In early June, new guidance from the U.S. Equal Employment Opportunity Commission (EEOC) stated that employers can now require workers to get COVID-19 vaccines before they are allowed back into the workplace. While it is not clear what will happen if they refuse, employees will, at the very least, have to share information about their vaccine status with their employers should their employers opt to require this information.
The Commission was careful to point out that employers are still required to provide reasonable accommodations or exceptions for employees who cannot get vaccinated for specific reasons based on the Americans with Disabilities Act (ADA), Title VII of the Civil Rights Act, and other federal laws.
The EEOC warns that employers need to be “not coercive” about how they handle the vaccine validation process. However, what is considered “coercive” is widely open to interpretation (the EEOC gave no legal examples). This ambiguity has led to a number of questions as to how these requirements will shape employment in the future. In addition, many employers are formally ending work-from-home initiatives, forcing workers to either come back into the office or voluntarily leave their jobs. Legal experts think there's enough gray area to cause a flurry of litigation as many regions ease pandemic lockdown restrictions or stay-at-home orders.
In December, the EEOC published its “What You Should Know About COVID-19 and the ADA, the Rehabilitation Act, and Other EEO Laws” guidelines, where the Commission stated that a COVID-19 vaccination requirement does not infringe on any current privacy legislation such as the Americans with Disabilities Act (ADA) or HIPAA. HIPAA is the Health Insurance Portability and Accountability Act that regulates how healthcare providers can share patients’ confidential medical information, but it does not cover what employers can require.
The EEOC reasoned that requiring an employee to show proof of vaccination is not a disability-related inquiry because there could be many reasons why an employee has not been vaccinated.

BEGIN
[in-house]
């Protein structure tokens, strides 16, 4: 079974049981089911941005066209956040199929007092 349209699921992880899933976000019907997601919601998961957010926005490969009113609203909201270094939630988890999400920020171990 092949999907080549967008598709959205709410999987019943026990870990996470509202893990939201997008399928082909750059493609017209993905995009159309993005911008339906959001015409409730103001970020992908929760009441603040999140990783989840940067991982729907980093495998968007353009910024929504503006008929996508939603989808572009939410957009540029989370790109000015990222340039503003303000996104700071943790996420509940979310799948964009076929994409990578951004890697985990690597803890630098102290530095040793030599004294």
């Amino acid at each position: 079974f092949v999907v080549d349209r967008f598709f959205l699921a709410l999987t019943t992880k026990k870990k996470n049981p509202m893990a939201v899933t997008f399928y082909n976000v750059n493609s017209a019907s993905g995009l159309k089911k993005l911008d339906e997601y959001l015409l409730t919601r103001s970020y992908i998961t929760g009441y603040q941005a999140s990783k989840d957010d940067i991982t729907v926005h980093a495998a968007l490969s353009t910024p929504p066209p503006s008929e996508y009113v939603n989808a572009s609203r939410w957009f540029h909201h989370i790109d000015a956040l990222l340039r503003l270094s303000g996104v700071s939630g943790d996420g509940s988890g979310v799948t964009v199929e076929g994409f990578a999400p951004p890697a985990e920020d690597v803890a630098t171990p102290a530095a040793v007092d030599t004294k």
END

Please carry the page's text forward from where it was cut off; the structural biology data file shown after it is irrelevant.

Last September, Legility sponsored a webcast entitled Global Privacy in the Age of COVID-19: Navigating Unprecedented Change where the speakers clearly defined what information is considered private under worldwide laws. Vaccine status was not considered private by most laws, while the reasons for not being vaccinated as well as the actual vaccine records were considered protected.
According to law firm Gibson, Dunn & Crutcher, authors of a definitive report on data privacy, the full ramifications of COVID-related changes to data privacy and security regulations are likely to be extraordinary and wide-ranging.
The EEOC’s guidance answered some legal questions but could prompt litigation if employers aren’t mindful of myriad pitfalls. For example, employers who follow the U.S. Centers for Disease Control and Prevention (CDC) guidance and allow vaccinated employees to forgo masks but require unvaccinated employees to wear masks, may be placing themselves at risk of inciting issues between workers, or may find themselves policing the workplace and asking employees to disclose their medical information.
Second, the EEOC has also said that employers can provide incentives (like cash rewards) to nudge workers to get vaccinated. If an incentive is high enough, workers may feel pressured to disclose private medical information they would never otherwise divulge to their employers.
Third, although vaccines are fairly widely available in the United States, some groups of people may not have access to medical care and may be unfairly impacted by employer-mandated vaccinations.
Lastly, it is illegal to enforce vaccine mandates in a way that treats employees differently based on race, nationality, religion, sex, sexual orientation or identity, pregnancy, disability, age, or genetic information. Doing so would be a violation of the ADA as well as the employees’ civil rights.
Companies are also required to provide a safe workplace based on U.S. Occupational Safety and Health Administration (OSHA) guidelines. This includes limiting their employees’ risk of virus exposure and making any necessary physical adaptations to the workplace prior to reopening facilities. With COVID-19 vaccines, this could mean requiring the vaccine, providing personal protective equipment like masks or gloves, setting part-time in-office work schedules, or limiting capacity in the physical workplace.
Employers should reach out to trusted legal counsel before issuing return to work mandates.